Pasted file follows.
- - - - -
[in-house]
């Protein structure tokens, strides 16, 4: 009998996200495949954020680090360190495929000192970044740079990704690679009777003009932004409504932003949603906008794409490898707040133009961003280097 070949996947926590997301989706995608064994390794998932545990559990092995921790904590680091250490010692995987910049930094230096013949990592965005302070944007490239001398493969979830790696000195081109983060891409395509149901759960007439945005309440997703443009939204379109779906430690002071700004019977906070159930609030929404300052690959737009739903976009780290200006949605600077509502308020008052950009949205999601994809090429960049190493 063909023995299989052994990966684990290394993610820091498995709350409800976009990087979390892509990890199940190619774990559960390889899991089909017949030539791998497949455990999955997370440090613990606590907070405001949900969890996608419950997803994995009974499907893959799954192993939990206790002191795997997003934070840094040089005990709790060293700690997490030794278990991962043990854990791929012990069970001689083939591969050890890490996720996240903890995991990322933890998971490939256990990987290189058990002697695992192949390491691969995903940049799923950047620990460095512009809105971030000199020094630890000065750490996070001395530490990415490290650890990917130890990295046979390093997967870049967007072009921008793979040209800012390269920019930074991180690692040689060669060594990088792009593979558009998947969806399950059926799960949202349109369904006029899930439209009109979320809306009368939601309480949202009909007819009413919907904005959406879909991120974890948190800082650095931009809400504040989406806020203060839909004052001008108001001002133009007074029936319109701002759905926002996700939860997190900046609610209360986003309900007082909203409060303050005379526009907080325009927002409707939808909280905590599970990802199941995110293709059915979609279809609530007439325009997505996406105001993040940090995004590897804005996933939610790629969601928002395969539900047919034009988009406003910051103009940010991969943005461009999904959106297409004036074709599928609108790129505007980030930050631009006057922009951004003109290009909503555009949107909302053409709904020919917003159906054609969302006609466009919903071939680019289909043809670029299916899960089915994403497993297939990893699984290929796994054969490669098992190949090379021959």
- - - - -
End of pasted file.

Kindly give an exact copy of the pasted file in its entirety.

[in-house]
């Protein structure tokens, strides 16, 4: 009998996200495949954020680090360190495929000192970044740079990704690679009777003009932004409504932003949603906008794409490898707040133009961003280097 070949996947926590997301989706995608064994390794998932545990559990092995921790904590680091250490010692995987910049930094230096013949990592965005302070944007490239001398493969979830790696000195081109983060891409395509149901759960007439945005309440997703443009939204379109779906430690002071700004019977906070159930609030929404300052690959737009739903976009780290200006949605600077509502308020008052950009949205999601994809090429960049190493 063909023995299989052994990966684990290394993610820091498995709350409800976009990087979390892509990890199940190619774990559960390889899991089909017949030539791998497949455990999955997370440090613990606590907070405001949900969890996608419950997803994995009974499907893959799954192993939990206790002191795997997003934070840094040089005990709790060293700690997490030794278990991962043990854990791929012990069970001689083939591969050890890490996720996240903890995991990322933890998971490939256990990987290189058990002697695992192949390491691969995903940049799923950047620990460095512009809105971030000199020094630890000065750490996070001395530490990415490290650890990917130890990295046979390093997967870049967007072009921008793979040209800012390269920019930074991180690692040689060669060594990088792009593979558009998947969806399950059926799960949202349109369904006029899930439209009109979320809306009368939601309480949202009909007819009413919907904005959406879909991120974890948190800082650095931009809400504040989406806020203060839909004052001008108001001002133009007074029936319109701002759905926002996700939860997190900046609610209360986003309900007082909203409060303050005379526009907080325009927002409707939808909280905590599970990802199941995110293709059915979609279809609530007439325009997505996406105001993040940090995004590897804005996933939610790629969601928002395969539900047919034009988009406003910051103009940010991969943005461009999904959106297409004036074709599928609108790129505007980030930050631009006057922009951004003109290009909503555009949107909302053409709904020919917003159906054609969302006609466009919903071939680019289909043809670029299916899960089915994403497993297939990893699984290929796994054969490669098992190949090379021959």